How Will Cyber-Policies Respond in Times of War?

Contributor: Lee Hill | International Risk Management Institute, Inc. (IRMI) | NetVU Silver Corporate Partner | Posted 06/07/2022

You should caution your insureds against expecting coverage under cyber-insurance policies for cyberattacks stemming from Russia's invasion of Ukraine and subsequent related incidents.

While there is no "standard" wording used in the war exclusions found in these policies, they are nearly always worded with the broad preamble of "based upon, arising out of, directly or indirectly involving, or in consequence of.…" This wording excludes losses not only directly from warfare but also from attacks simply related to warfare.

The breakout of physical, "kinetic" warfare in Ukraine gives the broadly worded war exclusions typically found in cyber-insurance policies even more weight compared to cyber incidents in the absence of any actual physical warfare. Recent litigation involving war exclusions did not involve actual "boots on the ground" or physical warfare, leaving more room for courts to find coverage in favor of insureds. This would likely not be the case for incidents stemming from Russia's invasion of Ukraine, which falls under the simplest definition of "physical warfare" found in relevant exclusions.

While cyber-insurance coverage should not be expected for attacks related to Russia's invasion of Ukraine, insureds should review exactly how their policies' war exclusions are worded. Different phrasings can limit coverage even more so than other versions of exclusions, but there are also ways that insureds can slightly broaden their chances for future coverage related to nonphysical warfare.

In November 2021, a Lloyd's Market Association Bulletin released four draft war exclusions to act as a guideline for commercial cyber insurers. Some broaden the exclusion (less favorable for insureds), while others narrow the scope of the exclusion (more favorable for insureds).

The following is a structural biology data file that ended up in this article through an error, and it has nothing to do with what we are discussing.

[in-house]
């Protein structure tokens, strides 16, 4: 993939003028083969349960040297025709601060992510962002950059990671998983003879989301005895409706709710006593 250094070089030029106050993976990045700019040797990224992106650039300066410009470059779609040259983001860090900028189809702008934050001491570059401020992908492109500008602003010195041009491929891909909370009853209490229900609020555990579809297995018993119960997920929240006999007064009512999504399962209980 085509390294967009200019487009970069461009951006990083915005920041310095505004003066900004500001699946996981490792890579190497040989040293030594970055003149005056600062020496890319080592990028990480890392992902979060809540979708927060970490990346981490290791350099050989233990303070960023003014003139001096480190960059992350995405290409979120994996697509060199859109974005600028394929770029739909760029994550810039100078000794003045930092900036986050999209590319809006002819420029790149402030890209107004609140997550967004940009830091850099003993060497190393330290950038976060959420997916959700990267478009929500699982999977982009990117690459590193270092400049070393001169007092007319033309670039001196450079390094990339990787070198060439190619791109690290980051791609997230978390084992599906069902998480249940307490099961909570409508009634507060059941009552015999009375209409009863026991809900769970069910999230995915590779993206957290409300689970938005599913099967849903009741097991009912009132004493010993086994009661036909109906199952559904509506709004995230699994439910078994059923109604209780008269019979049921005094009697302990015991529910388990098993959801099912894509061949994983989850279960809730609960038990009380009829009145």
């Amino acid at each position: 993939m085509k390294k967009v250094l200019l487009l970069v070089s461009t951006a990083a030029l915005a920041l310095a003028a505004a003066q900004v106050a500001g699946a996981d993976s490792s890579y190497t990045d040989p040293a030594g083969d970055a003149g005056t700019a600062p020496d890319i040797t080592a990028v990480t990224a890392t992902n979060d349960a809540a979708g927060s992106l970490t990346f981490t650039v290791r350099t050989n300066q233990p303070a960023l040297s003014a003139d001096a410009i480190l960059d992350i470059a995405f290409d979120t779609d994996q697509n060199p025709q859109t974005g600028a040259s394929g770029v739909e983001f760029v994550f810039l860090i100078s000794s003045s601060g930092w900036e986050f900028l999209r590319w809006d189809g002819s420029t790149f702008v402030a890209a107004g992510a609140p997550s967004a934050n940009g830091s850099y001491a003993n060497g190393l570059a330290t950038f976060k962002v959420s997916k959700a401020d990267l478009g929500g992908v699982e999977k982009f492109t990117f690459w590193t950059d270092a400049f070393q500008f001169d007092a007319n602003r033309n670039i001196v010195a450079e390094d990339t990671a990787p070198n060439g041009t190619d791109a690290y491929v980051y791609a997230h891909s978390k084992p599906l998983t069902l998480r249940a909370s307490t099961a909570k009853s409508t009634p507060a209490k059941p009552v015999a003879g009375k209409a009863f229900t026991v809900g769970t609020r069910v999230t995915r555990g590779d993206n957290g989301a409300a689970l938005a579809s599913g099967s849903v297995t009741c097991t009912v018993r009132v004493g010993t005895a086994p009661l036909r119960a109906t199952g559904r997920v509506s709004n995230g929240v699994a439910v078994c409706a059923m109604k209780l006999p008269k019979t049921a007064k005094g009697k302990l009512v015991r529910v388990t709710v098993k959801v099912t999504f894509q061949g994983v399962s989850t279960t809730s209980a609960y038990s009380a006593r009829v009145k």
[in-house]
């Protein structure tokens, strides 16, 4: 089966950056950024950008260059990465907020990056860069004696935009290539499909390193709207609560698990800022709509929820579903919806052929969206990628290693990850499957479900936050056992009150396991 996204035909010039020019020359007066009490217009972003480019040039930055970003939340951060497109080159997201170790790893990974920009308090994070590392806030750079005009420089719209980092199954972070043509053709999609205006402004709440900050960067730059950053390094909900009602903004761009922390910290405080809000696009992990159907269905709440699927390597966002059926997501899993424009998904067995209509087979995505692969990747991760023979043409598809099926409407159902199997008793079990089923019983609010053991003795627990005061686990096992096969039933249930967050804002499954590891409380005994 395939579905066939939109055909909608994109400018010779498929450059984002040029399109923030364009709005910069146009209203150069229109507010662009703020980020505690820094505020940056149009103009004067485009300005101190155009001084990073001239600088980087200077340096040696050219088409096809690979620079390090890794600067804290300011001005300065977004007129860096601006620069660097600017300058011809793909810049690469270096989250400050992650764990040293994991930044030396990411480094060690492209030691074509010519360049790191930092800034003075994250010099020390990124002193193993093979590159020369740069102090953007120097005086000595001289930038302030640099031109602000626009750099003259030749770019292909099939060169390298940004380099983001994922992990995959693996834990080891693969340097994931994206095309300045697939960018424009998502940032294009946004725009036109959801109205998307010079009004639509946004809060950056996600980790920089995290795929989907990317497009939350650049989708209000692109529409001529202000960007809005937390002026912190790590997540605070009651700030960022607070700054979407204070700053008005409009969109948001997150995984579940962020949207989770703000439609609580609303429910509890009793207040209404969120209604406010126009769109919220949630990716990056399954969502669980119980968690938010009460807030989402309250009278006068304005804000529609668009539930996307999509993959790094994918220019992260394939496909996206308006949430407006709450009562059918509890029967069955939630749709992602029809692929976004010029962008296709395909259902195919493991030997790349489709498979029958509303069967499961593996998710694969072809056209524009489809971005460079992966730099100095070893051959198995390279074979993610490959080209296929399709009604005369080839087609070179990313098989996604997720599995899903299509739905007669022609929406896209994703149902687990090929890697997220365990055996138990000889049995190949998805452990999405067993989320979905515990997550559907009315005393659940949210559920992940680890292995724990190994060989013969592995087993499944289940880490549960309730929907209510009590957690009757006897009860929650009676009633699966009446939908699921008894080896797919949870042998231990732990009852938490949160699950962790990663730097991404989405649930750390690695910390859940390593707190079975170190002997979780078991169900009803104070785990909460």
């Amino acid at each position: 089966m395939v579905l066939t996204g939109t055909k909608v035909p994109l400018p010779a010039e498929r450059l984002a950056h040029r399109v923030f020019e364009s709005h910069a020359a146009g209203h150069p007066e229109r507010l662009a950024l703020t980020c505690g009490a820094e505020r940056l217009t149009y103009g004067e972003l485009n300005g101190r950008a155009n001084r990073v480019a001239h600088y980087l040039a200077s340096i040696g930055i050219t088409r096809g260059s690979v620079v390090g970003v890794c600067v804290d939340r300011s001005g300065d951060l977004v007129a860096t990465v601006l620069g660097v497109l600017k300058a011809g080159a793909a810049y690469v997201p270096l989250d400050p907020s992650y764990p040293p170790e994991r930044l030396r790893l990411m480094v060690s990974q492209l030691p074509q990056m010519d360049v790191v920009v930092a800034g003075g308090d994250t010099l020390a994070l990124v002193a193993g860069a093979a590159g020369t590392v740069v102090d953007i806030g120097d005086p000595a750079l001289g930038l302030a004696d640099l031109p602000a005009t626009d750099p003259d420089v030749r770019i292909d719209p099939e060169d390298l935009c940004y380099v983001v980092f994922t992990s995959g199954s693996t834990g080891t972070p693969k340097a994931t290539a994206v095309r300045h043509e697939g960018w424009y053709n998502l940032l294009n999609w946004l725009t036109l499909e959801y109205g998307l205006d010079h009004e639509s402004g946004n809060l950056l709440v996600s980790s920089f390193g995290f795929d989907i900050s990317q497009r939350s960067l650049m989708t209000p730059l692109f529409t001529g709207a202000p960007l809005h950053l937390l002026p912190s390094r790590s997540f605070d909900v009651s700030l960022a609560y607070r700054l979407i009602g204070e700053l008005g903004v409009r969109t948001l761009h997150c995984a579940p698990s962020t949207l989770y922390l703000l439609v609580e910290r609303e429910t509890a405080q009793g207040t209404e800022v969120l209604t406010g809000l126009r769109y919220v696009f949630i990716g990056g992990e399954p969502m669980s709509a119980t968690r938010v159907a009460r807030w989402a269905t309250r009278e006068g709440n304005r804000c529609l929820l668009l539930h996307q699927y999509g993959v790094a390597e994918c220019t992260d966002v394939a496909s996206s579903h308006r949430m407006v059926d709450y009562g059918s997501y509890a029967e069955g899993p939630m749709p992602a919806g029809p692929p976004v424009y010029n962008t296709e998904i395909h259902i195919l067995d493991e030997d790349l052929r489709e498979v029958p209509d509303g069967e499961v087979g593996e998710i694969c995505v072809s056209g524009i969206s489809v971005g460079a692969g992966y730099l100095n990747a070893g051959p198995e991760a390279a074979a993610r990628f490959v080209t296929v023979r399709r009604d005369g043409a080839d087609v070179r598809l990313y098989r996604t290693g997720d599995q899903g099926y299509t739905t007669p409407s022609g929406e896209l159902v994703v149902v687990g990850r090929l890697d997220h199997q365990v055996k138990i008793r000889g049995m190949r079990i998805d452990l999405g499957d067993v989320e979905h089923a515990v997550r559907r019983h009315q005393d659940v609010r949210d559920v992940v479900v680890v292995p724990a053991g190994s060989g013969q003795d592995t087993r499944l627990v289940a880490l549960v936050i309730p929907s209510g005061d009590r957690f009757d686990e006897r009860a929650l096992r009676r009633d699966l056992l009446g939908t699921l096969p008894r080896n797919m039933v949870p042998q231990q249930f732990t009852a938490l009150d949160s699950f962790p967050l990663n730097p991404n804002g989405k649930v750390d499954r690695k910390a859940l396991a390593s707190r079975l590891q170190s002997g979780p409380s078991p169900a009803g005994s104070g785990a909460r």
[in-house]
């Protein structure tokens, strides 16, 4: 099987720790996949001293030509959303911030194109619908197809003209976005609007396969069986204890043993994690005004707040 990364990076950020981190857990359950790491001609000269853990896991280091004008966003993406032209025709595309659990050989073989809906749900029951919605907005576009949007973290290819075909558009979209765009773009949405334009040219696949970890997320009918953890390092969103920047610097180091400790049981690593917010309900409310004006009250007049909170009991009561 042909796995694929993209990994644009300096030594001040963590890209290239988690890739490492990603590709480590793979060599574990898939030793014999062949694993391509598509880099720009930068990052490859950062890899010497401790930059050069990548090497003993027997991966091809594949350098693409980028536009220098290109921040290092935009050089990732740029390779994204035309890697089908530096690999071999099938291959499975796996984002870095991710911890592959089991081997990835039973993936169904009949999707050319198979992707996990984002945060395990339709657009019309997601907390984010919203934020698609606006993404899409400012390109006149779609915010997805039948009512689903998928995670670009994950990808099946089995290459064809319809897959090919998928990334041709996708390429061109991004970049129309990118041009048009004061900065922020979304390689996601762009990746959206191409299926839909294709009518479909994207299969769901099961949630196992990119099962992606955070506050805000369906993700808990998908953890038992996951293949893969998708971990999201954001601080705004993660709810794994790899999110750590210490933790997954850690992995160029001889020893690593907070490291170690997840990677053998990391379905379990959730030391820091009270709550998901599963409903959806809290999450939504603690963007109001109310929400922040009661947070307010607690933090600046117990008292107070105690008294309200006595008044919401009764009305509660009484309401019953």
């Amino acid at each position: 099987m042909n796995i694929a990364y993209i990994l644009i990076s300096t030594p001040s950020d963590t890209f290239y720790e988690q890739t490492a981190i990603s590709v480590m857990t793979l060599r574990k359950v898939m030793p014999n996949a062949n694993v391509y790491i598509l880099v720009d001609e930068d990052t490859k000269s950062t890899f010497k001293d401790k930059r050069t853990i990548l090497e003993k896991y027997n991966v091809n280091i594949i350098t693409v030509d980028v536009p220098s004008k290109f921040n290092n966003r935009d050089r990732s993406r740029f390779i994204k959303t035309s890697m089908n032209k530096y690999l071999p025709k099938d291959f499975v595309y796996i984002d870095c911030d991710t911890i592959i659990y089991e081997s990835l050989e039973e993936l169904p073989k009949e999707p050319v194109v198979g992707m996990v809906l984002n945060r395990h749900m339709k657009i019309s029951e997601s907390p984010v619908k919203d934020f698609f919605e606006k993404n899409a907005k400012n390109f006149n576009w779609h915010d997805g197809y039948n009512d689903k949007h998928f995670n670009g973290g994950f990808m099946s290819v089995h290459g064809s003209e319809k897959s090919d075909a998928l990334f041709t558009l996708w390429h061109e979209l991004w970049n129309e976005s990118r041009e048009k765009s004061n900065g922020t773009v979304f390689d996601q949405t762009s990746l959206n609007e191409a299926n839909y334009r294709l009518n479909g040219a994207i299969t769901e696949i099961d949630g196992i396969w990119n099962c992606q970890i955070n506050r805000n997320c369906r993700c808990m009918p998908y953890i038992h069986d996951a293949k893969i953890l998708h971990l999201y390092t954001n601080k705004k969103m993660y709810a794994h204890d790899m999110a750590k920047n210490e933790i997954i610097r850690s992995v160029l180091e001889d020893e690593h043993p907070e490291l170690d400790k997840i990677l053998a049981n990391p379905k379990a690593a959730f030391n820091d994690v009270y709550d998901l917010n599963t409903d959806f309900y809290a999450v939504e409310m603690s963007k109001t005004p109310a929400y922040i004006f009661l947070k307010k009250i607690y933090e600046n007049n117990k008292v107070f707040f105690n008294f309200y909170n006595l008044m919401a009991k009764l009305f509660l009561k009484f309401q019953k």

• Exclusion of both "war" and "cyber operations" (broadens scope)
  • Less-stringent requirements for attribution of an attack to a state (broadens scope)
  • Excludes operations by or on behalf of a state (broadens scope)
  • Specifically excludes retaliatory operations between specified states (broadens scope)
  • Excludes losses involving detrimental impact on essential services (broadens scope)
  • Bystanding cyber-assets carveback for assets located away from an impacted state (narrows scope)
  • "Cyber-terrorism" carveback (narrows scope)

In summary, war exclusions in cyber policies are generally broadening in scope, and draft exclusions such as the ones from Lloyd's are furthering that trend.

The ongoing hard market in cyber insurance may make these specific points difficult to negotiate, but they are worth exploring.

Meanwhile, here are five proactive steps insureds can take to protect against cyber attacks.

  1. Make cyber security a board-level issue.
  2. Engage a public relations firm ahead of time and have a plan following an incident.
  3. Have a forensic investigation and system response plan.
  4. Have a response team organization chart.
  5. Conduct tabletop exercises (a service often offered by cyber insurers) to work through cyber-attack scenarios.

NetVU subscribers with access to IRMI content can find more detailed information on these topics:

Cyber-Insurance War Exclusions

The Betterley Report—"Cyber/Privacy Insurance Market Survey—2021"

"Developing a Cyber Event Response Plan"

"Cyber and Privacy Loss Control"